- The Washington Times - Wednesday, February 17, 2016

CHAPIN, S.C. — South Carolina Gov. Nikki Haley endorsed Sen. Marco Rubio’s presidential bid Wednesday evening, giving him an extra boost as the Republican establishment’s embrace of the onetime insurgent grows, and he emerges as the chief alternative to Donald Trump and Sen. Ted Cruz.

Ms. Haley’s endorsement may not swing many votes — her 2012 backing didn’t help Mitt Romney, who lost the state’s primary to Newt Gingrich — but it signals Mr. Rubio’s ascendance.

“I wanted somebody with fight. I wanted somebody with passion. I wanted somebody that had conviction to do the right thing, but I wanted somebody humble enough that remembers that you work for all the people,” she said at a rally in Chapin.

The governor made the announcement as the fight in South Carolina boiled over ahead of Saturday’s vote.

Mr. Trump has sent a cease-and-desist letter threatening to sue Mr. Cruz, demanding he pull down an ad highlighting Mr. Trump’s former pro-choice position. Mr. Cruz on Wednesday dared Mr. Trump to file, saying he would love the chance to get the billionaire businessman in court, where he would have to answer pointed questions about his record — “under oath.”

Mr. Cruz also released an ad eviscerating Mr. Rubio for writing the 2013 Senate bill to grant illegal immigrants citizenship rights, juxtaposing video of Mr. Rubio and Mr. Obama making the same arguments for its passage. The ad ends with an image of Mr. Rubio in the same red and blue hues of the famous 2008 Obama “HOPE” campaign poster.

Known for sharp-elbow campaigning, South Carolina is living up to that reputation this year, with Mr. Cruz throwing most of the jabs — and taking most of the incoming fire from the other candidates, who say he is lying about their records.

Mr. Trump also again accused Mr. Cruz of having stolen the Iowa caucuses this month when his campaign, extrapolating from a report on CNN, told voters that retired neurosurgeon Ben Carson was dropping out — potentially boosting Mr. Cruz’s vote total at the expense of Mr. Carson.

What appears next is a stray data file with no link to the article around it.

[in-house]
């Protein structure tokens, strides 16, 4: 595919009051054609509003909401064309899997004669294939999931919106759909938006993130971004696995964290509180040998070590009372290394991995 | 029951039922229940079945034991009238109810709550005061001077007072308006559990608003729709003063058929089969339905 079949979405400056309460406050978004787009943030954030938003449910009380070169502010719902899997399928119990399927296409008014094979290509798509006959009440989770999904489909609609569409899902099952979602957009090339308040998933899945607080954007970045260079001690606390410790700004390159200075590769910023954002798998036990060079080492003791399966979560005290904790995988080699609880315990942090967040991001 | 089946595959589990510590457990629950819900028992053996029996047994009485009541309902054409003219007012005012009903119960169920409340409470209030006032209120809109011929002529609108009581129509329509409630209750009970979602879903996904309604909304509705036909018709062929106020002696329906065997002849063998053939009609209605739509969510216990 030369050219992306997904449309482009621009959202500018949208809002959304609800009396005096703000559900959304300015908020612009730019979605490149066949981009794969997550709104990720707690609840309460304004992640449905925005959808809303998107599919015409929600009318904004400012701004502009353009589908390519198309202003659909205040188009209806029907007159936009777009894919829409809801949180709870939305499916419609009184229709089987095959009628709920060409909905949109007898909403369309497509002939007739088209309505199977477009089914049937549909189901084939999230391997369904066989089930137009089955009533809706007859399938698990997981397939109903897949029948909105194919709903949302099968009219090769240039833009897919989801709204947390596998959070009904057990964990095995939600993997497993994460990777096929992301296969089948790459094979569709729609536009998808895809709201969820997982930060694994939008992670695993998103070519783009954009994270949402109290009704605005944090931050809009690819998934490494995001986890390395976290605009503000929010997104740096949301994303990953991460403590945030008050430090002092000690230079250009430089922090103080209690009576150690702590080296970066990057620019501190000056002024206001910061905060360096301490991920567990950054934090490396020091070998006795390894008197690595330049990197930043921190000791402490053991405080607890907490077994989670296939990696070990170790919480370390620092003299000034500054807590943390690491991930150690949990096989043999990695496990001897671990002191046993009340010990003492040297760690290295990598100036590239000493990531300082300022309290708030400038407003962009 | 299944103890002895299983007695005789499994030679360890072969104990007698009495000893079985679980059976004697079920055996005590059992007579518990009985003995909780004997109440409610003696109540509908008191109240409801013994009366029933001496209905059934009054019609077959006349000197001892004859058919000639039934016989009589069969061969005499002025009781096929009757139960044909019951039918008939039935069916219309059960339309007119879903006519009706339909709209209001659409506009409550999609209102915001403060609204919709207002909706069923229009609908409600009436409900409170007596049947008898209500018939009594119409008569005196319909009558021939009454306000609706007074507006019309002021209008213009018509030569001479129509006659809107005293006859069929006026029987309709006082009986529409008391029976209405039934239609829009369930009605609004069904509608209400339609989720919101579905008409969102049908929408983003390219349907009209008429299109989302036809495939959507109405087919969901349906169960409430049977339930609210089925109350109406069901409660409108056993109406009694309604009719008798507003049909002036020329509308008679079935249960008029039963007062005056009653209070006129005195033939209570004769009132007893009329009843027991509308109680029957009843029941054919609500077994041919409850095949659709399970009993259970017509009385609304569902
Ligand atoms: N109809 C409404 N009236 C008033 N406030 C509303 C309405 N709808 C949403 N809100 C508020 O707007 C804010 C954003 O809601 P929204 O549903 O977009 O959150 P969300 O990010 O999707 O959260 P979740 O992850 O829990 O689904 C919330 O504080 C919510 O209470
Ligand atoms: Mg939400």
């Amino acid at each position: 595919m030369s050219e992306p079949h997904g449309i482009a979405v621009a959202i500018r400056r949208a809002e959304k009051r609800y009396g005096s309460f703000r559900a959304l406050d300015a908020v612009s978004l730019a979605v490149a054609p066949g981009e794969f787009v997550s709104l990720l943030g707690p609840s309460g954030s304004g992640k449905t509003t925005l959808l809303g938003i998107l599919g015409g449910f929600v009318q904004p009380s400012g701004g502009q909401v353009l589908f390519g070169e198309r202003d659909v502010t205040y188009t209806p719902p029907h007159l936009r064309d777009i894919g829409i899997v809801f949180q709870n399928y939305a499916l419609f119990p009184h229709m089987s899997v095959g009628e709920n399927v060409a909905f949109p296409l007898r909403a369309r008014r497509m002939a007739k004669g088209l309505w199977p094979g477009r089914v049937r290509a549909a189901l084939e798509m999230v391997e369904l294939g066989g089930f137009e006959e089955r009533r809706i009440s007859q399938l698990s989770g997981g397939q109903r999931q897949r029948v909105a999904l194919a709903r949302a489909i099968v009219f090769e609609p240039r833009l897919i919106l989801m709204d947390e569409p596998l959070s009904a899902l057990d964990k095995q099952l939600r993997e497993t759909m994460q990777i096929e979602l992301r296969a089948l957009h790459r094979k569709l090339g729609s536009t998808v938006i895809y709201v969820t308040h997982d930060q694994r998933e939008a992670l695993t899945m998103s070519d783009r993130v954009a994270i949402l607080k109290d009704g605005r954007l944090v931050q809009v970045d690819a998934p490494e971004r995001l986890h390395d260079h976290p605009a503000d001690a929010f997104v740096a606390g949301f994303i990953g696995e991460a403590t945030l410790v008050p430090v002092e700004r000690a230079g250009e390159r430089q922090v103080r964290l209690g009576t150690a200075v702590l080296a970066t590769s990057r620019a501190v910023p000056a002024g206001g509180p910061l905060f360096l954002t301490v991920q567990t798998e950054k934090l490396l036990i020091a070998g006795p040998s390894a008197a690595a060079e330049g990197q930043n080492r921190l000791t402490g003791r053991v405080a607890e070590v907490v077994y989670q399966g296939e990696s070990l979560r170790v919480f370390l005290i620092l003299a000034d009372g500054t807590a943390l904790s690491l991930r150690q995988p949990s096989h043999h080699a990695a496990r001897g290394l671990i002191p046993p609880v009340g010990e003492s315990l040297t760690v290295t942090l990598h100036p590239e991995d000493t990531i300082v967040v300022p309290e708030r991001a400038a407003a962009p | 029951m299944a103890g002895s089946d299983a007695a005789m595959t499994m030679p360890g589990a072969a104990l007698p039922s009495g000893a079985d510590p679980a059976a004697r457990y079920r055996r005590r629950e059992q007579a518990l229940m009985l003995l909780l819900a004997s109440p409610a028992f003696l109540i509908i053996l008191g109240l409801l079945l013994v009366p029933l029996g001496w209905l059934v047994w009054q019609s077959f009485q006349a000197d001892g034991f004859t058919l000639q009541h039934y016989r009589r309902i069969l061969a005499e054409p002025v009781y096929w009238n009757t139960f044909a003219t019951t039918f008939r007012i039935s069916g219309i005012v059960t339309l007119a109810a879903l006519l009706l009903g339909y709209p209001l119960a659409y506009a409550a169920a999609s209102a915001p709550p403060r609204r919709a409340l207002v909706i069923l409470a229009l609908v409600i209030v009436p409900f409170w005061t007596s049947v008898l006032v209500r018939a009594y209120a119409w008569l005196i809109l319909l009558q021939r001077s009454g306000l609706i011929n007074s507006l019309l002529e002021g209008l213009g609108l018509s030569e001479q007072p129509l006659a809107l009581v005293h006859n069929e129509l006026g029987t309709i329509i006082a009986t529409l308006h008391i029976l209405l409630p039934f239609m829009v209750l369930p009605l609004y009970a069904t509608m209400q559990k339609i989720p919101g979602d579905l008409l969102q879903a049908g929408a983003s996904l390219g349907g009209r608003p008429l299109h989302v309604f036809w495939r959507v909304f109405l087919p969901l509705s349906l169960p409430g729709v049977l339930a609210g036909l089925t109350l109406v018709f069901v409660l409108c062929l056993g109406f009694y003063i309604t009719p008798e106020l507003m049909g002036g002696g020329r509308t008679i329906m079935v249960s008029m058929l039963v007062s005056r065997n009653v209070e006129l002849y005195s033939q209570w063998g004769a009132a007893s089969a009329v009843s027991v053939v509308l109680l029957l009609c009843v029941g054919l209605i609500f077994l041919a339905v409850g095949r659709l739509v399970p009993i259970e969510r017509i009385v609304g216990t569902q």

Mr. Trump said voters can’t let that happen again and shouldn’t reward Mr. Cruz for his behavior.

“Here’s a guy, he raises [his hand on] the Bible, and yet he tells fibs, he tells lies, and then he does this stuff to Carson, and he does other things,” Mr. Trump said at a rally in Walterboro. “Politicians are bad people, boy, they are bad.”

Mr. Trump predicted that if he can win the South Carolina primary, he may run the table on the rest of the contests.

He is leading in polling in South Carolina, but a shocking survey from NBC News and The Wall Street Journal found Mr. Cruz has overtaken Mr. Trump in national polling, 28 percent to 26 percent. Mr. Rubio trails at 17 percent, followed by Ohio Gov. John Kasich at 11 percent, retired neurosurgeon Ben Carson at 10 percent and former Florida Gov. Jeb Bush at a dismal 4 percent.

“There’s a new national front-runner on the Republican side,” Mr. Cruz crowed Wednesday afternoon.

Most other national polls, however, put Mr. Trump much higher. A Quinnipiac survey also released Wednesday showed Mr. Trump at nearly 40 percent nationally — more than Mr. Rubio and Mr. Cruz combined, at 19 percent and 18 percent respectively.

Mr. Kasich won support of South Carolina’s largest newspaper, The State, which said voters had a unique chance to break partisanship in Washington by picking the Ohio governor. A USA Today/Suffolk poll found that Mr. Kasich is the strongest Republican candidate in a general election, topping Democrat Hillary Clinton by a whopping 11 percentage points in a hypothetical November match-up.

Losing out on the endorsements of the newspaper and the governor, Ms. Haley, was a blow to Mr. Bush, whose claim to be the chief anti-Trump candidate is quickly fading. He has seen no apparent boost from having his brother, former President George W. Bush, join him on the campaign trail in the Charleston area Monday.

After spending weeks trying to kneecap Mr. Trump, Mr. Bush switched tactics Wednesday and aimed his fiercest barb at Mr. Rubio, saying the first-term senator’s record doesn’t stand up to his own as a two-term governor.

Mr. Rubio, meanwhile, stayed mostly positive as he collected Ms. Haley’s endorsement. She joins his other top supporters from the state, Sen. Tim Scott and Rep. Trey Gowdy, signaling that Republicans are coalescing around Mr. Rubio and hoping he emerges as the chief alternative to Mr. Trump.

Mr. Cruz honed his argument that he is the only consistent conservative in the race and said his opponents are trying to hide their own records by accusing him of lying.

“Ethics matter,” Mr. Cruz said at a press conference called to battle back. “Their strategy of screaming ‘liar’ whenever anyone points to their record, and relying on fabrications, is not indicative of candidates running honest campaigns.”

Rather than dismissing Mr. Trump’s cease-and-desist letter on the abortion ad, Mr. Cruz called his press conference to dare Mr. Trump to file a full lawsuit, saying that would mean they would have to go to court over the veracity of Mr. Cruz’s ad, replaying a 1999 interview in which Mr. Trump says he is pro-choice and would not ban partial-birth abortion.

Mr. Trump says he has evolved on the abortion issue and is now pro-life.
Donald Trump does not want to be under oath answering questions about his own record,” Mr. Cruz said.



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